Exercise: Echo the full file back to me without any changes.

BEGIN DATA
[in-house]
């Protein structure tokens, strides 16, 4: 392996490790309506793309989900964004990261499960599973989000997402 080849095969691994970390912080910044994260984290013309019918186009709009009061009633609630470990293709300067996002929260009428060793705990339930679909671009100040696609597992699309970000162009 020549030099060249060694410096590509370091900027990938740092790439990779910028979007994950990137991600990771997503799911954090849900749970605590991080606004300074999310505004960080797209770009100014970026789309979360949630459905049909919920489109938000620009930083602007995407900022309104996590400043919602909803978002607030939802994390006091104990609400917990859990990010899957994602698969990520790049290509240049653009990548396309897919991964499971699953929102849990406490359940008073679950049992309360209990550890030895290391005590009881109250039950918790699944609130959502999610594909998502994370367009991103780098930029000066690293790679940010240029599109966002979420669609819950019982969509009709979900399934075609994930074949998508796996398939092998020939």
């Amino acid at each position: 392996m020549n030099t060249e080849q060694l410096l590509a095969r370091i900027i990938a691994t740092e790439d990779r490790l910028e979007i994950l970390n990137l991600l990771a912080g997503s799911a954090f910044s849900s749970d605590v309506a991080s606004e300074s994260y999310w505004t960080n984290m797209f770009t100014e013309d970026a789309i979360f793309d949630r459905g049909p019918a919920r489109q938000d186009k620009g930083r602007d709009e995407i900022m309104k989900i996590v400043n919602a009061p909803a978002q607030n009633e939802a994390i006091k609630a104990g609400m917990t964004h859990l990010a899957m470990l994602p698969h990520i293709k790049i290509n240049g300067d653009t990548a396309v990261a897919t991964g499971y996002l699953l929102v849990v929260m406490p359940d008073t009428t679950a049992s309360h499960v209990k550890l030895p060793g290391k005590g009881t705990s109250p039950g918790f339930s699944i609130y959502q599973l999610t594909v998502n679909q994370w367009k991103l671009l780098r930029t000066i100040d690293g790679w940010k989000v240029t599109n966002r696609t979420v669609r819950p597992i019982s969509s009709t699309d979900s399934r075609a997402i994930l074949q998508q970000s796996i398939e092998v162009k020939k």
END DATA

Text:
[in-house]
């Protein structure tokens, strides 16, 4: 392996490790309506793309989900964004990261499960599973989000997402 080849095969691994970390912080910044994260984290013309019918186009709009009061009633609630470990293709300067996002929260009428060793705990339930679909671009100040696609597992699309970000162009 020549030099060249060694410096590509370091900027990938740092790439990779910028979007994950990137991600990771997503799911954090849900749970605590991080606004300074999310505004960080797209770009100014970026789309979360949630459905049909919920489109938000620009930083602007995407900022309104996590400043919602909803978002607030939802994390006091104990609400917990859990990010899957994602698969990520790049290509240049653009990548396309897919991964499971699953929102849990406490359940008073679950049992309360209990550890030895290391005590009881109250039950918790699944609130959502999610594909998502994370367009991103780098930029000066690293790679940010240029599109966002979420669609819950019982969509009709979900399934075609994930074949998508796996398939092998020939």
């Amino acid at each position: 392996m020549n030099t060249e080849q060694l410096l590509a095969r370091i900027i990938a691994t740092e790439d990779r490790l910028e979007i994950l970390n990137l991600l990771a912080g997503s799911a954090f910044s849900s749970d605590v309506a991080s606004e300074s994260y999310w505004t960080n984290m797209f770009t100014e013309d970026a789309i979360f793309d949630r459905g049909p019918a919920r489109q938000d186009k620009g930083r602007d709009e995407i900022m309104k989900i996590v400043n919602a009061p909803a978002q607030n009633e939802a994390i006091k609630a104990g609400m917990t964004h859990l990010a899957m470990l994602p698969h990520i293709k790049i290509n240049g300067d653009t990548a396309v990261a897919t991964g499971y996002l699953l929102v849990v929260m406490p359940d008073t009428t679950a049992s309360h499960v209990k550890l030895p060793g290391k005590g009881t705990s109250p039950g918790f339930s699944i609130y959502q599973l999610t594909v998502n679909q994370w367009k991103l671009l780098r930029t000066i100040d690293g790679w940010k989000v240029t599109n966002r696609t979420v669609r819950p597992i019982s969509s009709t699309d979900s399934r075609a997402i994930l074949q998508q970000s796996i398939e092998v162009k020939k």